It is the target of the diabetes therapy to compensate completely for the primary malfunction of the carbohydrate metabolism. This goal can only be achieved if the person concerned is compliant.
In former times the person had to adapt to the therapy, today it is quite the opposite. The therapy is customized to the needs of an individual and his lifestyle.
It is important that especially people with type 2 diabetes change their lifestyle in terms of training activity and diet to achieve weight loss. In some cases this is enough for normalizing blood sugar levels. If these measures do not lead to success oral antidiabetic drugs are the next choice. Mostly in the beginning just one single substance is used.
If this is not sufficient the physician will prescribe a combination of different substances or even insulin to bring blood sugar down to the target range. Today it is a goal to deliver insulin similar to the physiological production.
These are the different types of therapy:
People with diabetes performing Prandial Insulin Therapy administer regular insulin or short acting insulin analogues only when eating. This method is perfect for people with type 2 diabetes if their body produces enough basal insulin (for fasting condition). The proper dose of insulin is dependent on the blood glucose value before the meal and the planned intake of food or the peson administers a fixed dose of insulin following the advice of the physician. People do not suffer from restrictions regarding food or lifestyle and will therefore increase their quality of life level.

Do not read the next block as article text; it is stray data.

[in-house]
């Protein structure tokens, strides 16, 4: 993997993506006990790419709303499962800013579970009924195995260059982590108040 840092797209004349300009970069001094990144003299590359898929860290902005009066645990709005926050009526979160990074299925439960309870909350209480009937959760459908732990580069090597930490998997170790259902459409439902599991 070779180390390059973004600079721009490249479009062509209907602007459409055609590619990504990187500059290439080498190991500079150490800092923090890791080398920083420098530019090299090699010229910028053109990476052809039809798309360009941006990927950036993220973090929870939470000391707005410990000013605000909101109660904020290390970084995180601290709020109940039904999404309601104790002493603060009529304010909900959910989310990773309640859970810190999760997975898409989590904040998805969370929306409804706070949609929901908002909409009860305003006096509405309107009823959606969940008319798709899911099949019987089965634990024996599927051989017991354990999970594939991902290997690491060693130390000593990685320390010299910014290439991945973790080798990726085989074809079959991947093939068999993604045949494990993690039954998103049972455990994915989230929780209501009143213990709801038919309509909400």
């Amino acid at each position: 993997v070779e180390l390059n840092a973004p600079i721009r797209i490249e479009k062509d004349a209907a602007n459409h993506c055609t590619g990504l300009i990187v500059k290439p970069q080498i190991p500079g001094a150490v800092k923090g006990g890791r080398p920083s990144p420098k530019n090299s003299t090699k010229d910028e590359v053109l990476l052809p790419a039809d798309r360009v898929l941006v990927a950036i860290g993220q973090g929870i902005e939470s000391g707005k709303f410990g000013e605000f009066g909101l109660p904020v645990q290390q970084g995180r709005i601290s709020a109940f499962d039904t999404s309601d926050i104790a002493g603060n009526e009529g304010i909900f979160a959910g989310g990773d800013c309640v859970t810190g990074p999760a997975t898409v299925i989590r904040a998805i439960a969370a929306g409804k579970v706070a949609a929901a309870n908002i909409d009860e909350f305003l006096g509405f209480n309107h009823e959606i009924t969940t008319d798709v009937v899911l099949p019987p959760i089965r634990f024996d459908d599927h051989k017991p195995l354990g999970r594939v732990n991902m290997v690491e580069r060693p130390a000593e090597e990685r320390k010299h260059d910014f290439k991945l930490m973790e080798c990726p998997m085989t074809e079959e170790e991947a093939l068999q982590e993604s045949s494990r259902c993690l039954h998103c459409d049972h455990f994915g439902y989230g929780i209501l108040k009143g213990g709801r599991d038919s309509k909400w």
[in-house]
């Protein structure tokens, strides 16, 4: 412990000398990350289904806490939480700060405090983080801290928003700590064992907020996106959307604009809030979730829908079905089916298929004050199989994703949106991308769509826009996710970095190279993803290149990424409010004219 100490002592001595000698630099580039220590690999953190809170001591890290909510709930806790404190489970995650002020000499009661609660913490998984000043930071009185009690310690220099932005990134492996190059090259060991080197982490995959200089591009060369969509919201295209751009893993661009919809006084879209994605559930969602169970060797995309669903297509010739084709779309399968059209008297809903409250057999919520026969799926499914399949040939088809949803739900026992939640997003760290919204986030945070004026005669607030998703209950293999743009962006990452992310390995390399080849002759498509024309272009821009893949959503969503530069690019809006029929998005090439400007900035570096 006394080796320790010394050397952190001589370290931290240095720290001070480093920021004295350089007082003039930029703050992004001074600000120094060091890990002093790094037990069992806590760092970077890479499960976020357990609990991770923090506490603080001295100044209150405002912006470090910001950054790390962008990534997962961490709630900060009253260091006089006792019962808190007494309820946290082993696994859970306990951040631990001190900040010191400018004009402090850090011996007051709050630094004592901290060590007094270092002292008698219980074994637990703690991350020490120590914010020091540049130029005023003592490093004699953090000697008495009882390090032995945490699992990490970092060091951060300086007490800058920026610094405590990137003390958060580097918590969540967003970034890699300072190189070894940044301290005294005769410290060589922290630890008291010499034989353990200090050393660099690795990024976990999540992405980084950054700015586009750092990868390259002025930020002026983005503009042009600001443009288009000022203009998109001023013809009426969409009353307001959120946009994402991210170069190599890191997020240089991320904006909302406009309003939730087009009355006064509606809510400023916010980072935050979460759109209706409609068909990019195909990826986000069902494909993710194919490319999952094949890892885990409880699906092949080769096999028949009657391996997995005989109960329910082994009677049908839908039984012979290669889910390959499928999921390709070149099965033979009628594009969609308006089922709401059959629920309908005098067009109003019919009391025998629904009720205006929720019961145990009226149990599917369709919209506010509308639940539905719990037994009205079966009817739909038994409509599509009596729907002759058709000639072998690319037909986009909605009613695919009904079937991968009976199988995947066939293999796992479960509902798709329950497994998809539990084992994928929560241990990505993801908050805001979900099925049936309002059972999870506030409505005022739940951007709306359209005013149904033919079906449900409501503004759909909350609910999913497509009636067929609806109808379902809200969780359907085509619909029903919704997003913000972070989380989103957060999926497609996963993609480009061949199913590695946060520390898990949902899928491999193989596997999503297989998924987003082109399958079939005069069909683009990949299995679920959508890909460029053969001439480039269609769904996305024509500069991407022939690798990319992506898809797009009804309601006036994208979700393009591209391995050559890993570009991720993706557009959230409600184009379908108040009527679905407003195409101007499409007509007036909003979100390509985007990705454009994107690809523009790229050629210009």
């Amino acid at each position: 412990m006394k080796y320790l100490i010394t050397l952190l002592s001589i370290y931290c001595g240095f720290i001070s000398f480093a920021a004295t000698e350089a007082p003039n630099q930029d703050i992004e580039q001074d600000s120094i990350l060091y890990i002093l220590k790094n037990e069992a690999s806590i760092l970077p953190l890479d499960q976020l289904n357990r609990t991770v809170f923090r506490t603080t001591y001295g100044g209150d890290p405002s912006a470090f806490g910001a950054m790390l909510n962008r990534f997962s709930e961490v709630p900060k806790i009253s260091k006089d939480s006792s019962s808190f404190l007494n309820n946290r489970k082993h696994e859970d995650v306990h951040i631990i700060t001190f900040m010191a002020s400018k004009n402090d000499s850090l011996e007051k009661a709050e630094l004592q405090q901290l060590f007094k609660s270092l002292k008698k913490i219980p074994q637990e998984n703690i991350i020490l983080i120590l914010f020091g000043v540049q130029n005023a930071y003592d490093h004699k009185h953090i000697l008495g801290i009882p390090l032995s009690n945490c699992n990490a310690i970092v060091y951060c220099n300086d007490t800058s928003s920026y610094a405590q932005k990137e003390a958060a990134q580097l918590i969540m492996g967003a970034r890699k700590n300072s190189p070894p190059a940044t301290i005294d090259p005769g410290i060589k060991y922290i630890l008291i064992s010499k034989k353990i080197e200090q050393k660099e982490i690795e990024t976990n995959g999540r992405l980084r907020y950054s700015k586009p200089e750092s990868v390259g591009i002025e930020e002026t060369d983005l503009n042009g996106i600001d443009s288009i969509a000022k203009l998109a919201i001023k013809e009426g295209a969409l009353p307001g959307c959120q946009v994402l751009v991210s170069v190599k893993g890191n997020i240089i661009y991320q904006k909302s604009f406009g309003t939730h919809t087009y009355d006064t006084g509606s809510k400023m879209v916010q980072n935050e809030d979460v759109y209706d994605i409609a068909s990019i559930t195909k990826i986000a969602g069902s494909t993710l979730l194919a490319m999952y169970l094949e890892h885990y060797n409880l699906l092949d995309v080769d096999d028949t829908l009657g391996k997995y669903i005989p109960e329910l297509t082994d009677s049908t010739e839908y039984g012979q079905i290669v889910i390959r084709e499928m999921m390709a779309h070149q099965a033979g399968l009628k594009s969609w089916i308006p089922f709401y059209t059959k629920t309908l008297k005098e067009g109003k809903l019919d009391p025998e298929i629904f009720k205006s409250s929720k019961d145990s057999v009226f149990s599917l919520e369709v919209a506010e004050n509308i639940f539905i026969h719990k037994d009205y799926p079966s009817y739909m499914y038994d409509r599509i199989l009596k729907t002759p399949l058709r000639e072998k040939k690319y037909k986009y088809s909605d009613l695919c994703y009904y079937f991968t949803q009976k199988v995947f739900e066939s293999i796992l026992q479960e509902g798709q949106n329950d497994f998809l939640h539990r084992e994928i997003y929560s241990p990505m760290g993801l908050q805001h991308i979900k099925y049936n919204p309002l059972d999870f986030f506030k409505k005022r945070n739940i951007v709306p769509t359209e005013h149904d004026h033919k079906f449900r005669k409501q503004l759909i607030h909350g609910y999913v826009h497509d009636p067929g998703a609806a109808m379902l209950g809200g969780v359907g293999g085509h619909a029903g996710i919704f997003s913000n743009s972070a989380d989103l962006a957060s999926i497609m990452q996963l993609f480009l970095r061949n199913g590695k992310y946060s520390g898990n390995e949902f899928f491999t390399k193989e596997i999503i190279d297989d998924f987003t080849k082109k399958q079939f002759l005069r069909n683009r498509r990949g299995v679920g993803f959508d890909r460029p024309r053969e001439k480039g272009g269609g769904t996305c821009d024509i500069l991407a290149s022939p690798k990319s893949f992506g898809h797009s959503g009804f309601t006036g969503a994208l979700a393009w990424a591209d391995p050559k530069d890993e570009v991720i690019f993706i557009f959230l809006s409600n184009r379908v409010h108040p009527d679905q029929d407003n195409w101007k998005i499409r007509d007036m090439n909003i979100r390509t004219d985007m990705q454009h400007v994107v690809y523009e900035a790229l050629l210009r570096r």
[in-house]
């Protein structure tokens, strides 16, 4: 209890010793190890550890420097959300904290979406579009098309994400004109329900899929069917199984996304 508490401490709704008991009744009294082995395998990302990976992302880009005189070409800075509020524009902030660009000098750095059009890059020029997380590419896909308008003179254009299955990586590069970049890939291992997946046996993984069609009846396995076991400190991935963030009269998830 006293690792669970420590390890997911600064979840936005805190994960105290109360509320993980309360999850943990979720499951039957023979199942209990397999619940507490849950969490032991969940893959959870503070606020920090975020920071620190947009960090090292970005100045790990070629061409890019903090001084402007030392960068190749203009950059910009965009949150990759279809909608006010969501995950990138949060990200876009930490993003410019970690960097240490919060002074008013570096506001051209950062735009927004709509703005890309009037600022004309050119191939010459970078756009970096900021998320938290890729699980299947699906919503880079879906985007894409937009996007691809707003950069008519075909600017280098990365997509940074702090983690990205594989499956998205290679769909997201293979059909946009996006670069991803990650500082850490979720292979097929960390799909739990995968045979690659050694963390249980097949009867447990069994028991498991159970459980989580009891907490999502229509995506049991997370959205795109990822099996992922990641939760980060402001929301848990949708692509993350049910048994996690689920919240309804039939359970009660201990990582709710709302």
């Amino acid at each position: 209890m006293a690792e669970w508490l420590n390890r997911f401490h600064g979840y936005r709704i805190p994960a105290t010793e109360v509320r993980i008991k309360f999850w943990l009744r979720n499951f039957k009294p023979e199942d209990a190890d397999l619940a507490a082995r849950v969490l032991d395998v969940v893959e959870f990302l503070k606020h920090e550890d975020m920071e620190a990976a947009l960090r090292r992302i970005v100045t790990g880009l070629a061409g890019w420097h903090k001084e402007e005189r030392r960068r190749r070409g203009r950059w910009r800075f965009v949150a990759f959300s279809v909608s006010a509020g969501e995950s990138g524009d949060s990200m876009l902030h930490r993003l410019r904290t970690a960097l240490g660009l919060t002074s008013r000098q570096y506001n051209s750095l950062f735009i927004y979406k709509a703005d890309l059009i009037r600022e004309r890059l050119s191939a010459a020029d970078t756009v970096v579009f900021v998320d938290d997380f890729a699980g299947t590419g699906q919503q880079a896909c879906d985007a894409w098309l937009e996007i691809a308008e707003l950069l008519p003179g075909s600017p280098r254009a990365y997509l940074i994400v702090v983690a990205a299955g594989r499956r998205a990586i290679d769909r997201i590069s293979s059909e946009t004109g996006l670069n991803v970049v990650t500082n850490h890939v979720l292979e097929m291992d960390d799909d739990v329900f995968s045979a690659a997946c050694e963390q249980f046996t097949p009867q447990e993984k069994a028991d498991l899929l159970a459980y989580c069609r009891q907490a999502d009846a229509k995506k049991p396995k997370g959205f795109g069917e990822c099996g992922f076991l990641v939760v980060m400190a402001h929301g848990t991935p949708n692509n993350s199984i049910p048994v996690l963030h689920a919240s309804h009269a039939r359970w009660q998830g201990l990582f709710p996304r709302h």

Performing Conventional Insulin Therapy the person with diabetes injects mixed insulin twice a day, morning and evening. In some cases it makes sense to administer mixed insulin three times a day, at breakfast, lunch and dinner.
Conventional Therapy is the best choice for people with regular daily routine who are able to take their meals at fixed times.
Intensified insulin therapy (ICT), Functional Insulin Therapy (FIT), Basis-Bolus-Therapy (BBT) – different names for modern types of insulin therapy when we try to copy the metabolic situation of healthy individuals by multiple daily injections and several blood glucose tests per day. Time and amount of food uptake can be chosen freely.
The principles of this therapy are the separate application of middle- to long acting insulin (morning and evening or morning, noon and late evening), to cover basal insulin need for 24 hours. Additionally the person concerned applies short-acting insulin to cover the need for insulin after meal or to correct for high blood glucose levels = bolus.
People with diabetes have to care about Injection/Meal-Distance which is depending on the used type of insulin between 0 (insulin analogue) and 30 minutes (regular insulin). ICT works well for people with type 1 diabetes, motivated persons with type 2 diabetes and pregnants. ICT enables the people to achieve good glycemic control with avoiding both hypo- and hyperglycemia. This kind of therapy allows an adaption to individual lifestyle. People performing this kind of therapy need an intensive training. They have to check blood glucose levels 4 -7 times a day, keep an accurate diary and they need to be willing to inject insulin several times a day.
Another name for insulin pump therapy is CSII, meaning continuous subcutaneous insulin infusion. Insulin pump therapy allows a much better diabetes management as we are able to deliver insulin (regular insulin or short acting analogues) in very small pre-programmed increments for basal insulin needs around the clock.
This copies the physiological function of a healthy pancreas and blood sugar levels in a fasting state and between meals stays stable. Up to the individual needs of a person with diabetes insulin amounts can be programmed adapted to his needs. Insulin which is needed to cover meals is delivered precisely by an easy button press.
This allows people with diabetes to be absolutely flexible: doing sports, sleeping longer, enjoying life works perfects after an appropriate training on the pump. Medical indications for using an insulin pump are: fluctuations in blood glucose which cannot be controlled; Dawn-phenomenon, insulin resistency, hypoglycemia anawareness, frequent hypoglycemia, painful diabetic neuropathy, exercise and pregnancy.